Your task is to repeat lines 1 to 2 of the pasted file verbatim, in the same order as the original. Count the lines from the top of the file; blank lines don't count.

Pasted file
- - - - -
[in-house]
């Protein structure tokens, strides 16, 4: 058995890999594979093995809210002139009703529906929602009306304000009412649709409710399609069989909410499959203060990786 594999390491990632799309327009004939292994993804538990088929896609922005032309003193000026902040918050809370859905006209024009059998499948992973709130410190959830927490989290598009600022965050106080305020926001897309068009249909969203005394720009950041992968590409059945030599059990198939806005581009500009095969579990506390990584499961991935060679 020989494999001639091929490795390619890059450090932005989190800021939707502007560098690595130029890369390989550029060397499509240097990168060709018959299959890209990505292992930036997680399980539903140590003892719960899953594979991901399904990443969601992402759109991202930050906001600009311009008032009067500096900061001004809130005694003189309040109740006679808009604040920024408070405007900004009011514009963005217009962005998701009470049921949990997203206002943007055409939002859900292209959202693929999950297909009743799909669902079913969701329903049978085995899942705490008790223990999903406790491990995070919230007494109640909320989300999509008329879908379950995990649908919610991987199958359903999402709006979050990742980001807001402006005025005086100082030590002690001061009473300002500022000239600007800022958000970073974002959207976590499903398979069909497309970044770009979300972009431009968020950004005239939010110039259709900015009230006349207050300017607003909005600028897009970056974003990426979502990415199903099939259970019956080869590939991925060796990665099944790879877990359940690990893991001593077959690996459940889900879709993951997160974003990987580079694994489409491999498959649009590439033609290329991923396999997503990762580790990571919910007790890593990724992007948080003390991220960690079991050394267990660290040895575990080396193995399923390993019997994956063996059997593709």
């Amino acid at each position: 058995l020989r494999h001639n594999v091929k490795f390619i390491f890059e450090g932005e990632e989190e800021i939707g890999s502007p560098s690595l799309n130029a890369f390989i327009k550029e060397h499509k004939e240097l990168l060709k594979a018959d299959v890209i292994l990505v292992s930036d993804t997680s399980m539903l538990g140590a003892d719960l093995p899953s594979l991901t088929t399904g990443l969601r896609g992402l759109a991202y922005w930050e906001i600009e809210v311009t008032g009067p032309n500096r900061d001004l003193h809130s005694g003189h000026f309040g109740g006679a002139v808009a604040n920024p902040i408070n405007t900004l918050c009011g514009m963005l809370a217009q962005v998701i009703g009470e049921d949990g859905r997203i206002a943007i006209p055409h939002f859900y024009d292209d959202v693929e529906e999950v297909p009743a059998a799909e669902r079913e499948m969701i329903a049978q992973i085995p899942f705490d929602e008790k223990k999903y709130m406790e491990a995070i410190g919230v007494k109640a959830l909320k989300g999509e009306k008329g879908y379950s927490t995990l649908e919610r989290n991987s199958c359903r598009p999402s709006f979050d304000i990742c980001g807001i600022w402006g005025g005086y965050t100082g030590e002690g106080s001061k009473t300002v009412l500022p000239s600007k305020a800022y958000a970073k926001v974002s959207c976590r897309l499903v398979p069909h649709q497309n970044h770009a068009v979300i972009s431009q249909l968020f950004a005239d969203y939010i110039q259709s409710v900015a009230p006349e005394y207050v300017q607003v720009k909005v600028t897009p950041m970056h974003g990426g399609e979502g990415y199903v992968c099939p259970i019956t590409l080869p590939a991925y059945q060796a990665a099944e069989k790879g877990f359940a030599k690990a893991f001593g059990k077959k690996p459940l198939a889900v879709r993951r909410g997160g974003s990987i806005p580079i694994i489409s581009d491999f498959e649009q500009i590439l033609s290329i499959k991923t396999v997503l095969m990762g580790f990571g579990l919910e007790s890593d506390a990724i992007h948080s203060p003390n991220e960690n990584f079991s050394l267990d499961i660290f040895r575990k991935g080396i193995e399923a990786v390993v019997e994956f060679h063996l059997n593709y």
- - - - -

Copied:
[in-house]
């Protein structure tokens, strides 16, 4: 058995890999594979093995809210002139009703529906929602009306304000009412649709409710399609069989909410499959203060990786 594999390491990632799309327009004939292994993804538990088929896609922005032309003193000026902040918050809370859905006209024009059998499948992973709130410190959830927490989290598009600022965050106080305020926001897309068009249909969203005394720009950041992968590409059945030599059990198939806005581009500009095969579990506390990584499961991935060679 020989494999001639091929490795390619890059450090932005989190800021939707502007560098690595130029890369390989550029060397499509240097990168060709018959299959890209990505292992930036997680399980539903140590003892719960899953594979991901399904990443969601992402759109991202930050906001600009311009008032009067500096900061001004809130005694003189309040109740006679808009604040920024408070405007900004009011514009963005217009962005998701009470049921949990997203206002943007055409939002859900292209959202693929999950297909009743799909669902079913969701329903049978085995899942705490008790223990999903406790491990995070919230007494109640909320989300999509008329879908379950995990649908919610991987199958359903999402709006979050990742980001807001402006005025005086100082030590002690001061009473300002500022000239600007800022958000970073974002959207976590499903398979069909497309970044770009979300972009431009968020950004005239939010110039259709900015009230006349207050300017607003909005600028897009970056974003990426979502990415199903099939259970019956080869590939991925060796990665099944790879877990359940690990893991001593077959690996459940889900879709993951997160974003990987580079694994489409491999498959649009590439033609290329991923396999997503990762580790990571919910007790890593990724992007948080003390991220960690079991050394267990660290040895575990080396193995399923390993019997994956063996059997593709």